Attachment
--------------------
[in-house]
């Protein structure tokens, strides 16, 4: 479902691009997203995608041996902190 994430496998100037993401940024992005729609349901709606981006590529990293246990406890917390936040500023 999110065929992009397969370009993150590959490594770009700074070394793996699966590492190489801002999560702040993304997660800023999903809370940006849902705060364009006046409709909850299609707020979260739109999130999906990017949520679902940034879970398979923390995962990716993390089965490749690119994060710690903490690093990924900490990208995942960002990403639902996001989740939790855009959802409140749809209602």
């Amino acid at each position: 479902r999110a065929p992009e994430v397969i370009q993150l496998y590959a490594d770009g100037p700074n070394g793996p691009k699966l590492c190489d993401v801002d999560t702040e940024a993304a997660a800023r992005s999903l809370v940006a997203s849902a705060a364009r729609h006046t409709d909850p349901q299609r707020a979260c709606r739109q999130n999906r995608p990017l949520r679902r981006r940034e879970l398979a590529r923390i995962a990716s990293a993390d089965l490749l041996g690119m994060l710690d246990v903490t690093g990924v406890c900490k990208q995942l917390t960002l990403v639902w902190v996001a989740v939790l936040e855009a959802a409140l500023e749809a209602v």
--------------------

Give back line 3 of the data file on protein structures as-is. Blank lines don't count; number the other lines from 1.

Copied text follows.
């Amino acid at each position: 479902r999110a065929p992009e994430v397969i370009q993150l496998y590959a490594d770009g100037p700074n070394g793996p691009k699966l590492c190489d993401v801002d999560t702040e940024a993304a997660a800023r992005s999903l809370v940006a997203s849902a705060a364009r729609h006046t409709d909850p349901q299609r707020a979260c709606r739109q999130n999906r995608p990017l949520r679902r981006r940034e879970l398979a590529r923390i995962a990716s990293a993390d089965l490749l041996g690119m994060l710690d246990v903490t690093g990924v406890c900490k990208q995942l917390t960002l990403v639902w902190v996001a989740v939790l936040e855009a959802a409140l500023e749809a209602v």